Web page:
India’s headline inflation eased marginally in March helped by a softening in prices of manufactured goods, reinforcing expectations the Reserve Bank of India (RBI) will cut interest rate for the first time in three years on Tuesday to revive economic growth.
The wholesale price index (WPI), India’s main inflation indicator, rose an annual 6.89 per cent in March, higher than 6.70 per cent rise estimated by analysts. Wholesale prices rose 6.95 per cent in February.
The annual reading for January was revised up to 6.89 per cent from 6.55 per cent, the government said in a release on Monday.
The central bank’s nearly two-year long battle against high inflation, coupled with a political logjam in New Delhi and an uncertain global economy, has slowed down India’s economic growth. The growth probably faltered to a three-year low of 6.9 per cent in the 2011/12 fiscal year that ended on March 31.
“For the RBI (Reserve Bank of India) what should really matter is the manufacturing number as policy rates act on the demand side, so we think the RBI will cut rates,” said A. Prasanna, an economist at ICICI Securities Primary Dealership.
The RBI is widely expected to cut its main lending rate – the repo rate – by 25 basis points to 8.25 per cent when it reviews policy on Tuesday.
The central bank has already cut the banks’ cash reserve ratio, the amount banks must maintain with the central bank in cash, by 125 basis points in two moves since late January to 4.75 per cent, making more money available for lending.
Manufacturing goods inflation – a barometer for demand-driven price pressures – dropped to 4.87 per cent from 5.75 per cent in February.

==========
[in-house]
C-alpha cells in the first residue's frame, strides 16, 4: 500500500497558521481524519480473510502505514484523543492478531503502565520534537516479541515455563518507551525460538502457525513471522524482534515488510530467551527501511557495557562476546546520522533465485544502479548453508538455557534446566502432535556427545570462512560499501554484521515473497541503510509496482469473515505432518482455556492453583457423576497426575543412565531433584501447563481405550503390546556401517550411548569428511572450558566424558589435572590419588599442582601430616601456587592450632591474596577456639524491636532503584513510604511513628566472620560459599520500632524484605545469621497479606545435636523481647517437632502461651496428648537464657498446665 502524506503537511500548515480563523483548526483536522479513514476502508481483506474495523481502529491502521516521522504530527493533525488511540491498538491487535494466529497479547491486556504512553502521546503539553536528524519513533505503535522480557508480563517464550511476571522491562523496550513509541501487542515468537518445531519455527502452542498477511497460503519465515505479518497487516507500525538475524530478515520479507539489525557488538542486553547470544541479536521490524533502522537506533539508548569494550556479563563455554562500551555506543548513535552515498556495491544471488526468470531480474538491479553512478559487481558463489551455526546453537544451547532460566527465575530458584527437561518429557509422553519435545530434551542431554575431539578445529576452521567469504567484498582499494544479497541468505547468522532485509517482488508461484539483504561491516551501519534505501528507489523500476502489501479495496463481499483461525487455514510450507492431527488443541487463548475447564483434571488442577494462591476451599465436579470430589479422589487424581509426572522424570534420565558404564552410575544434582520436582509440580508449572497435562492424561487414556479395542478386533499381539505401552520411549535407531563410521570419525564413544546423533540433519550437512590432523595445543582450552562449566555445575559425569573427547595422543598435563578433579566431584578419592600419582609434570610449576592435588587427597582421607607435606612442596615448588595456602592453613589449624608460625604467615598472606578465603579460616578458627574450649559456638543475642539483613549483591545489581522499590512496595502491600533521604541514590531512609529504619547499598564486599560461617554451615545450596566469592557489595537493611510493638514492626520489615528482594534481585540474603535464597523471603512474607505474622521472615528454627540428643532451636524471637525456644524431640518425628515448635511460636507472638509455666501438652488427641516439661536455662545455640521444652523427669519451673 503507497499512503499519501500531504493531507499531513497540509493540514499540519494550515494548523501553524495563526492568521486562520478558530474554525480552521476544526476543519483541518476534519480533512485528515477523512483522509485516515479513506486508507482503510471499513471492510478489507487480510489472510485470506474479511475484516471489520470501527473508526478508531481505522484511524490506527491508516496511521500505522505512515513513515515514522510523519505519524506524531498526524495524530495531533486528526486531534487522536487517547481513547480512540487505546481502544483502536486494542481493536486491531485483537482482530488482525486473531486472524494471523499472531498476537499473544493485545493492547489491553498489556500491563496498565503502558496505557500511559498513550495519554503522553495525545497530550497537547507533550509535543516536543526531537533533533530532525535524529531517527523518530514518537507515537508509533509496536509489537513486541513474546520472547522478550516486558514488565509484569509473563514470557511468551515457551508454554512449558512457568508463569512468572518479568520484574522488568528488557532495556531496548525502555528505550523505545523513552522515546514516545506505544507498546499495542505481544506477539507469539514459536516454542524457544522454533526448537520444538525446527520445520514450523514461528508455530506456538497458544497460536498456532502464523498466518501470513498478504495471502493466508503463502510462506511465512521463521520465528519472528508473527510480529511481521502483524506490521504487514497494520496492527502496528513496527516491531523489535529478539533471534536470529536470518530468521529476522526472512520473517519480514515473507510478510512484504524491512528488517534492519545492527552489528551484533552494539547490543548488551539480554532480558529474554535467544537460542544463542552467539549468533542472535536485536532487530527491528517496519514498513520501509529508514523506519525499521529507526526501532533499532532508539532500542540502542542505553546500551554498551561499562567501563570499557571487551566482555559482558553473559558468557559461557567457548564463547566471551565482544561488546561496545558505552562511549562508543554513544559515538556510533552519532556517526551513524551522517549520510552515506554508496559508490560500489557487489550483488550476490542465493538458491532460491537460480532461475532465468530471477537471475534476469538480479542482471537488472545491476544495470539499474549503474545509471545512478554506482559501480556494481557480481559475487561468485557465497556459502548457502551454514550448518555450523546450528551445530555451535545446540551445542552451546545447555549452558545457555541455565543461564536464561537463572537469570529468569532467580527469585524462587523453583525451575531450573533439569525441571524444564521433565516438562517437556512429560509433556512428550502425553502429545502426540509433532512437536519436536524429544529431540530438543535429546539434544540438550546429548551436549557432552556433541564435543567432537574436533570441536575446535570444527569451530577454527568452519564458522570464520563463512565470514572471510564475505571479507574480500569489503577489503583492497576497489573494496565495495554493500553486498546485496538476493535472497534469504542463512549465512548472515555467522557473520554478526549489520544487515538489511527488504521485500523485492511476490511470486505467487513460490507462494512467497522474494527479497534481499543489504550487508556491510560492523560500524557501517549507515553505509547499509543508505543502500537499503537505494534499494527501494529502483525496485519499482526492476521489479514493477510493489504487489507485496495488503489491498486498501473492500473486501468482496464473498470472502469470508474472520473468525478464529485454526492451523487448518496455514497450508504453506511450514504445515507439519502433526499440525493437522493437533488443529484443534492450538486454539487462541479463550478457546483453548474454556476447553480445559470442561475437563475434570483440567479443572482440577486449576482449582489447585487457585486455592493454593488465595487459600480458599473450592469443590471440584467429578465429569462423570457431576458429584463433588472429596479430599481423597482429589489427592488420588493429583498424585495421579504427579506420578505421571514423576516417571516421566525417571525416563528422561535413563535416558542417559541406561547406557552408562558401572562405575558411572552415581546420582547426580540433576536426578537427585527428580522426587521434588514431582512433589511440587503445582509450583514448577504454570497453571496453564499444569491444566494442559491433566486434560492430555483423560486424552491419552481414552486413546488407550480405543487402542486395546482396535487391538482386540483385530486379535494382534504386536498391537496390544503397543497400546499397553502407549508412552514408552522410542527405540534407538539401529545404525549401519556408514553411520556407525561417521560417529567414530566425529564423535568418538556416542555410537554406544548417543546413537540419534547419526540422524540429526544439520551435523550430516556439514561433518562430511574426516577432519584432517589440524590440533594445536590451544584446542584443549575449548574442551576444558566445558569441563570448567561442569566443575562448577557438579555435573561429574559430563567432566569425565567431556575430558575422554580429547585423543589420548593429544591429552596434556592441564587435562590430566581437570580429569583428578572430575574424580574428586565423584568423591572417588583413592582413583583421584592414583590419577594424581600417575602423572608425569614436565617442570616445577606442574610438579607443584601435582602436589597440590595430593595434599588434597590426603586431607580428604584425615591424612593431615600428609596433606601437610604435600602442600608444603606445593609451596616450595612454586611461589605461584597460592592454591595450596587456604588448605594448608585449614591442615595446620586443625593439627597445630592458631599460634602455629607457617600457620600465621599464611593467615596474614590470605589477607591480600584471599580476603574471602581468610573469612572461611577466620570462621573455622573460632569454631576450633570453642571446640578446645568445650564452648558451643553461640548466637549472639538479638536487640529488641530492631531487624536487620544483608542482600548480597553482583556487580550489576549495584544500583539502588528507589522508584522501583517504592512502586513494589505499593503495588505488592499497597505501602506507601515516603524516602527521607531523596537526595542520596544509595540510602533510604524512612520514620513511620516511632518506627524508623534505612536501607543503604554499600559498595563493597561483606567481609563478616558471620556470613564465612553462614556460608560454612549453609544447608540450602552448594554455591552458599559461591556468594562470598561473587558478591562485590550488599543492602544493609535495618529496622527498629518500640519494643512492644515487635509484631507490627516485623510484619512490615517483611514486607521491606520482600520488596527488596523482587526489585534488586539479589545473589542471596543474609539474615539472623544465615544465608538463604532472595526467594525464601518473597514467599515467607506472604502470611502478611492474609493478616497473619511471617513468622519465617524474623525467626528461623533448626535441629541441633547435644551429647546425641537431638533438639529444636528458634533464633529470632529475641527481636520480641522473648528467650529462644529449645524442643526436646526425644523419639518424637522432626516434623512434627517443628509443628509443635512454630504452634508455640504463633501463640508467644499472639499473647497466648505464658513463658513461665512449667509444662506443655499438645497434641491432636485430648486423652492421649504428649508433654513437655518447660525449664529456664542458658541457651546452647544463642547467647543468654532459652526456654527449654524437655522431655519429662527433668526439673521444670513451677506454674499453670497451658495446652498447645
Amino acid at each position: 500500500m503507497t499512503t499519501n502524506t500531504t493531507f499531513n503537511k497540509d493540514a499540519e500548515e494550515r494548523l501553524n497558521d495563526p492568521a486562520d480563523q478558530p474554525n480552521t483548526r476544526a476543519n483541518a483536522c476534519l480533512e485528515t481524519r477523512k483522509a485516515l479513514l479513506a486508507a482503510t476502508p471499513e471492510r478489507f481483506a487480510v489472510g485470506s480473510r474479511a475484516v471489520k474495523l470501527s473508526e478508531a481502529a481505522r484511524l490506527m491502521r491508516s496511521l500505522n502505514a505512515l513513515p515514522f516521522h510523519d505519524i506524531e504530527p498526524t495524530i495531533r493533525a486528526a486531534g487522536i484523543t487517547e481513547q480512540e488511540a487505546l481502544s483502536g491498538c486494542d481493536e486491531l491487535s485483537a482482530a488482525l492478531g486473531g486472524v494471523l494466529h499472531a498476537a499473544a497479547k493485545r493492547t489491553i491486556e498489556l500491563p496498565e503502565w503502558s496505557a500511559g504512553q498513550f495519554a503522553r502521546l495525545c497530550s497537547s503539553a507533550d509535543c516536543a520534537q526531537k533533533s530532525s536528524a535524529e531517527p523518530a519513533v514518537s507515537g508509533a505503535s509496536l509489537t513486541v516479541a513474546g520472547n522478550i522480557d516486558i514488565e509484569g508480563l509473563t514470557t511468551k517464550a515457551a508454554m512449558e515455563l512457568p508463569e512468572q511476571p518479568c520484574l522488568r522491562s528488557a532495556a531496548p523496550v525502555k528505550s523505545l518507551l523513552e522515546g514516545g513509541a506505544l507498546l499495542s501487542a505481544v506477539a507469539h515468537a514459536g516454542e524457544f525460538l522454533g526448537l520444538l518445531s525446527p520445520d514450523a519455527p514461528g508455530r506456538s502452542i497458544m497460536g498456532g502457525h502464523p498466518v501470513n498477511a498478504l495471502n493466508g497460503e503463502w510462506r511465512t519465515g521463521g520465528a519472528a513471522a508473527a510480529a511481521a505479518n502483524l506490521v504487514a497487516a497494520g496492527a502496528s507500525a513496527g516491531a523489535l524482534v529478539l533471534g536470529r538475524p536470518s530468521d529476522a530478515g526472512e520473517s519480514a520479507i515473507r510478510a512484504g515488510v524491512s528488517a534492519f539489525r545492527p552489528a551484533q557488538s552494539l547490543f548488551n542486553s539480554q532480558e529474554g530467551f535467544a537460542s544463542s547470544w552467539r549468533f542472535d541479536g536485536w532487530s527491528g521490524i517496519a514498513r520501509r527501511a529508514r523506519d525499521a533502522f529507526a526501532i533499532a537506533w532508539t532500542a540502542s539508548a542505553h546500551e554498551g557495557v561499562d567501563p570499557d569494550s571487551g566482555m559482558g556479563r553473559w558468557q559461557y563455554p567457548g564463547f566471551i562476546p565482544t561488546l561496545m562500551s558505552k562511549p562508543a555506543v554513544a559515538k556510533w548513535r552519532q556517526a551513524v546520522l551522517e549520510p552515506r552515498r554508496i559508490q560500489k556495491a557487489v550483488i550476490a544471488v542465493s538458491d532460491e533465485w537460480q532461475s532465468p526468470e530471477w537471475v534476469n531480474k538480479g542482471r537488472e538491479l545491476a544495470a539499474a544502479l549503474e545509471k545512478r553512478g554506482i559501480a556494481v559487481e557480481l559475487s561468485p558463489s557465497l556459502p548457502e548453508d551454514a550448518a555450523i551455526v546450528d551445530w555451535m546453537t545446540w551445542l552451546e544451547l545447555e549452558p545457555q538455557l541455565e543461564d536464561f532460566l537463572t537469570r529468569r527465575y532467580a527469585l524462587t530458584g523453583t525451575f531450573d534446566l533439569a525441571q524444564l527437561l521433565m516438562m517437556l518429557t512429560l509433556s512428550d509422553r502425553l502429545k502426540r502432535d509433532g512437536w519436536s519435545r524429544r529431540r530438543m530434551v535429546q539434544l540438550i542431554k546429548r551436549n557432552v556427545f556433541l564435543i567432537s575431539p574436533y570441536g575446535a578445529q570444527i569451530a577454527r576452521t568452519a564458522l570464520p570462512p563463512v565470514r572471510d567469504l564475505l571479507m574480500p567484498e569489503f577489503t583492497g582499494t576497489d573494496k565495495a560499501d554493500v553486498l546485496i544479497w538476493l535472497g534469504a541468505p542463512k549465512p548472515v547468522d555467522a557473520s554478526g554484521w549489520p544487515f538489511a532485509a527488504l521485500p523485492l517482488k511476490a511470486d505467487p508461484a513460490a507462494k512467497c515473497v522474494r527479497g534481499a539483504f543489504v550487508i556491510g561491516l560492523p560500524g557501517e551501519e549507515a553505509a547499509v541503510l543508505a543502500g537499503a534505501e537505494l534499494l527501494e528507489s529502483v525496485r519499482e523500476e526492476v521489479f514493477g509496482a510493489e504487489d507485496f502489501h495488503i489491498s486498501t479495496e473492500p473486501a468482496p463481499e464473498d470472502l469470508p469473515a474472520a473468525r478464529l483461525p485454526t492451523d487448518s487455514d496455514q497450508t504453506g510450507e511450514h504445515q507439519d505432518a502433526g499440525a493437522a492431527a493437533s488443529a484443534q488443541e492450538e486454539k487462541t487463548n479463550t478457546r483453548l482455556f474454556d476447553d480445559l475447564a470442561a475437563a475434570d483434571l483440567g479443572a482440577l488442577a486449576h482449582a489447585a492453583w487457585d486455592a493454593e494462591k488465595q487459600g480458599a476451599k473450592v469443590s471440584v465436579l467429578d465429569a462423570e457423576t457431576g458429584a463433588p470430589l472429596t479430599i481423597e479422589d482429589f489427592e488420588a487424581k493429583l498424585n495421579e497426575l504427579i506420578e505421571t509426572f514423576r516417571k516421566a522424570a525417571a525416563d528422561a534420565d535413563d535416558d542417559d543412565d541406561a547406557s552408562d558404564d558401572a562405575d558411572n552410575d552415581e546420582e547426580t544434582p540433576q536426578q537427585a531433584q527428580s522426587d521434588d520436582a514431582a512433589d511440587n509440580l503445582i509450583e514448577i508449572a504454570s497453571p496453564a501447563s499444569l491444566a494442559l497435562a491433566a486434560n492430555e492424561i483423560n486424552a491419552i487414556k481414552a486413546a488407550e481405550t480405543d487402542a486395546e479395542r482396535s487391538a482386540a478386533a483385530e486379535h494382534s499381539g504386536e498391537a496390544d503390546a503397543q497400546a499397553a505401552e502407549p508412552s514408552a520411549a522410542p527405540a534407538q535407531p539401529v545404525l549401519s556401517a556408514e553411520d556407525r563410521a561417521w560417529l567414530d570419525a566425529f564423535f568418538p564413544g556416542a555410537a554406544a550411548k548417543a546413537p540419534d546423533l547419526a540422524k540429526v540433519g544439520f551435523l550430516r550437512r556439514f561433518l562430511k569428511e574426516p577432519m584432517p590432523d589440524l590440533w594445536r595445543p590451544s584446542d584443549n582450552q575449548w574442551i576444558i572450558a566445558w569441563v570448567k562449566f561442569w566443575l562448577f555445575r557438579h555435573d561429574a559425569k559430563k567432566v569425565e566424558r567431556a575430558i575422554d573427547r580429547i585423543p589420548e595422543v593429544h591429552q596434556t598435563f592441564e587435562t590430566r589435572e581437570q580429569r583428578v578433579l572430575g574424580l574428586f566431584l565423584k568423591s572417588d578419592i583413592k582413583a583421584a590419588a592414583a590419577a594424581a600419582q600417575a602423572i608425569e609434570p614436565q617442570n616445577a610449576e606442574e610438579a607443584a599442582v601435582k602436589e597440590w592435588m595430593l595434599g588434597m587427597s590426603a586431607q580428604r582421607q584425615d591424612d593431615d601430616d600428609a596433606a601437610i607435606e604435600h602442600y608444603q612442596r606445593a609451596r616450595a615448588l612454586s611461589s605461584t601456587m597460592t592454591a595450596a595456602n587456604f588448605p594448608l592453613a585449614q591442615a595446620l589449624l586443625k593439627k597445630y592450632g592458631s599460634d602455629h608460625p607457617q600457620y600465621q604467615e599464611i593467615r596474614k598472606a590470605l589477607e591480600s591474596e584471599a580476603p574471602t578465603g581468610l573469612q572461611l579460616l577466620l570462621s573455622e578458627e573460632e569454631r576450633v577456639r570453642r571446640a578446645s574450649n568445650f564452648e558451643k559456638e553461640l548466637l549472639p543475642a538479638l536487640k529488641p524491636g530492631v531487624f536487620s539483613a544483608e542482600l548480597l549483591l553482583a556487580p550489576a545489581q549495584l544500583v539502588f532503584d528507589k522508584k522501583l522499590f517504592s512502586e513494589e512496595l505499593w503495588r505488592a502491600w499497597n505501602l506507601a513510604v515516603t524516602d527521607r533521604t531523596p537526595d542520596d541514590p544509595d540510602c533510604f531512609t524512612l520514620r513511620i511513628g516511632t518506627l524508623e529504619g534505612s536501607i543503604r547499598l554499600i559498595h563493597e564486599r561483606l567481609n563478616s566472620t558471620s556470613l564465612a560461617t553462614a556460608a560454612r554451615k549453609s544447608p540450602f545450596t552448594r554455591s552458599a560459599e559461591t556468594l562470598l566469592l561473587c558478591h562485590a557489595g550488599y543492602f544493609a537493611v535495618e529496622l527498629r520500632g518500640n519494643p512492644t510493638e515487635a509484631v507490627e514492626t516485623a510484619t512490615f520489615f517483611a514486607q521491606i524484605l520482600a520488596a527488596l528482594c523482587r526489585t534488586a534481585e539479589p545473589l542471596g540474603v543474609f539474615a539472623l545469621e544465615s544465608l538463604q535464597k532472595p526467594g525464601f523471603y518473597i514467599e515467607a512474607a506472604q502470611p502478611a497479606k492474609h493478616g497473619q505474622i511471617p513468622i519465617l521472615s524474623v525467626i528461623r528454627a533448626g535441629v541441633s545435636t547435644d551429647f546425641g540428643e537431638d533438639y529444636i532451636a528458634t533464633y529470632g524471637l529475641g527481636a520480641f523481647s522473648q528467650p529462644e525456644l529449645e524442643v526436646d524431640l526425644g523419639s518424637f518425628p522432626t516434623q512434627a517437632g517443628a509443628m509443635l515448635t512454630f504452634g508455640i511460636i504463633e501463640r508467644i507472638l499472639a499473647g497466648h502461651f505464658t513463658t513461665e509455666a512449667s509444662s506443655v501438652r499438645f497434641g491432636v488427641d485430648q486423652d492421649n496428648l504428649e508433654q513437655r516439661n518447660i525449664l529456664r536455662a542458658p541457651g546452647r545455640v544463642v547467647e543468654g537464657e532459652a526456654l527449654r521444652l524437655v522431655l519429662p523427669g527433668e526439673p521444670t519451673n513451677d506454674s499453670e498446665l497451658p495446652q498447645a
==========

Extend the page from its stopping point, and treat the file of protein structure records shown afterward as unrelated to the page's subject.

Financial markets, which are betting on a rate cut on Tuesday, shrugged off the data.
However, a spike in food prices and suppressed fuel inflation are likely to temper the quantum of rate cuts for the year. Food prices rose 9.94 per cent on year in March compared with a 6.07 per cent rise in the previous month, while fuel inflation eased to 10.41 per cent from 12.83 per cent in February.
“In the coming months, primary and fuel inflation will continue to inch higher, because of seasonality and in fuel because of incomplete adjustment in prices,” said Shubhada Rao, chief economist at YES Bank.
Domestic political compulsions have helped in keeping fuel inflation largely steady. Global oil prices have been on the boil on rising geo-political tensions despite the prospect of cooling demand in a slowing global economy.
India’s heavy dependence on imported crude makes it vulnerable to the vagaries of the oil market. Even as a soaring fuel subsidy bill is bleeding its finances, political compulsions have desisted the government from raising pump prices.
New Delhi risks a further erosion of fiscal credibility if it continues to delay a decision on raising fuel prices. But any increase in prices could accelerate inflation, which in turn could have a bearing on the central bank’s monetary policy.
“We remain slightly hesitant of calling for aggressive rate movements by the RBI and the incremental pace of change will depend on the inflationary dynamics,” said Indranil Pan, chief economist at Kotak Mahindra Bank, who expects a 25 basis points rate cut on Tuesday.
Monsoon rains, critical for India’s farm sector, have the potential of upsetting all inflation projections. Normal rains this summer should help rein in food prices.
Failure of monsoon rains in 2009 resulted in India’s one-and-a-half year of struggle with high food inflation.
New Delhi’s move to raise indirect tax rates last month to shore up its finances is also likely to push up prices in the near-to-medium term.
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